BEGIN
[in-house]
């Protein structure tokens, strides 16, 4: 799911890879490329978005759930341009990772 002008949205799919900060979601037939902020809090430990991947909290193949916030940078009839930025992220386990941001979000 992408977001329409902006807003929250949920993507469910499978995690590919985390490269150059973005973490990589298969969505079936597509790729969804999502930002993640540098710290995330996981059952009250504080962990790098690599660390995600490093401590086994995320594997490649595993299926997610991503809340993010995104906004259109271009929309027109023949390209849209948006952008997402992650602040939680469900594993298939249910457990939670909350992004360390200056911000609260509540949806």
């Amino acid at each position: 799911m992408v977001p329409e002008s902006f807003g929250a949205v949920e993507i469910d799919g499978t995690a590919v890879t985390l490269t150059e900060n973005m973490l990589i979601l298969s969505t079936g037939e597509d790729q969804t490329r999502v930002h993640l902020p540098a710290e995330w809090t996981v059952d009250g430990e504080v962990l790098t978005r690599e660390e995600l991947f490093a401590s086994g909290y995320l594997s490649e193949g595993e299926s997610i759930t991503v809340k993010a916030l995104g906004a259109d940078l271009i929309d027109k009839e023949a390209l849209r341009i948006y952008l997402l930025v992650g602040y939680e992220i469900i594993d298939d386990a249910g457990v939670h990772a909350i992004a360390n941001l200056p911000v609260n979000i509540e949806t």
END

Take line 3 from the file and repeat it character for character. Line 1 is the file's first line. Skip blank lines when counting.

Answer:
């Amino acid at each position: 799911m992408v977001p329409e002008s902006f807003g929250a949205v949920e993507i469910d799919g499978t995690a590919v890879t985390l490269t150059e900060n973005m973490l990589i979601l298969s969505t079936g037939e597509d790729q969804t490329r999502v930002h993640l902020p540098a710290e995330w809090t996981v059952d009250g430990e504080v962990l790098t978005r690599e660390e995600l991947f490093a401590s086994g909290y995320l594997s490649e193949g595993e299926s997610i759930t991503v809340k993010a916030l995104g906004a259109d940078l271009i929309d027109k009839e023949a390209l849209r341009i948006y952008l997402l930025v992650g602040y939680e992220i469900i594993d298939d386990a249910g457990v939670h990772a909350i992004a360390n941001l200056p911000v609260n979000i509540e949806t």